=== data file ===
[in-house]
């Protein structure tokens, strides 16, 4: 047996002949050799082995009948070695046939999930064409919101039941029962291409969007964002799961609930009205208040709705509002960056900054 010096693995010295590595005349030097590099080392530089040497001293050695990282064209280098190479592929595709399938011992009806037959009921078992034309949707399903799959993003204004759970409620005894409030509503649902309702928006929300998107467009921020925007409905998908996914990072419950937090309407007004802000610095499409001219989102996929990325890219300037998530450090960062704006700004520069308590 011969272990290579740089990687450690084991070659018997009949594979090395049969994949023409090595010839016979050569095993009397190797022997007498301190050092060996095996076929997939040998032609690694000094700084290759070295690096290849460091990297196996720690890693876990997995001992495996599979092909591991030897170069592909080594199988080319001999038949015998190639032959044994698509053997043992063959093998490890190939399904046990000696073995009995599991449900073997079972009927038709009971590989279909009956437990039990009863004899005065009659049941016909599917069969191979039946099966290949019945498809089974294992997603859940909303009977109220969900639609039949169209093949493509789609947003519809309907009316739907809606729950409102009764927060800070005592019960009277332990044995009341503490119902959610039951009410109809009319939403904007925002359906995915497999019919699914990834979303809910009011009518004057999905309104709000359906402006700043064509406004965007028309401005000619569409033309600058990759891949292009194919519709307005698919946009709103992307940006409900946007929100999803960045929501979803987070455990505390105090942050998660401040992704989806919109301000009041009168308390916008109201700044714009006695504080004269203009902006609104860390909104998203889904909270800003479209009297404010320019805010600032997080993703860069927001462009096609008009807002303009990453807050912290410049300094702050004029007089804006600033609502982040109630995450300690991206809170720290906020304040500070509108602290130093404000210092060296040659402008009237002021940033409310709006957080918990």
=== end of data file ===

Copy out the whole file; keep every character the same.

[in-house]
């Protein structure tokens, strides 16, 4: 047996002949050799082995009948070695046939999930064409919101039941029962291409969007964002799961609930009205208040709705509002960056900054 010096693995010295590595005349030097590099080392530089040497001293050695990282064209280098190479592929595709399938011992009806037959009921078992034309949707399903799959993003204004759970409620005894409030509503649902309702928006929300998107467009921020925007409905998908996914990072419950937090309407007004802000610095499409001219989102996929990325890219300037998530450090960062704006700004520069308590 011969272990290579740089990687450690084991070659018997009949594979090395049969994949023409090595010839016979050569095993009397190797022997007498301190050092060996095996076929997939040998032609690694000094700084290759070295690096290849460091990297196996720690890693876990997995001992495996599979092909591991030897170069592909080594199988080319001999038949015998190639032959044994698509053997043992063959093998490890190939399904046990000696073995009995599991449900073997079972009927038709009971590989279909009956437990039990009863004899005065009659049941016909599917069969191979039946099966290949019945498809089974294992997603859940909303009977109220969900639609039949169209093949493509789609947003519809309907009316739907809606729950409102009764927060800070005592019960009277332990044995009341503490119902959610039951009410109809009319939403904007925002359906995915497999019919699914990834979303809910009011009518004057999905309104709000359906402006700043064509406004965007028309401005000619569409033309600058990759891949292009194919519709307005698919946009709103992307940006409900946007929100999803960045929501979803987070455990505390105090942050998660401040992704989806919109301000009041009168308390916008109201700044714009006695504080004269203009902006609104860390909104998203889904909270800003479209009297404010320019805010600032997080993703860069927001462009096609008009807002303009990453807050912290410049300094702050004029007089804006600033609502982040109630995450300690991206809170720290906020304040500070509108602290130093404000210092060296040659402008009237002021940033409310709006957080918990």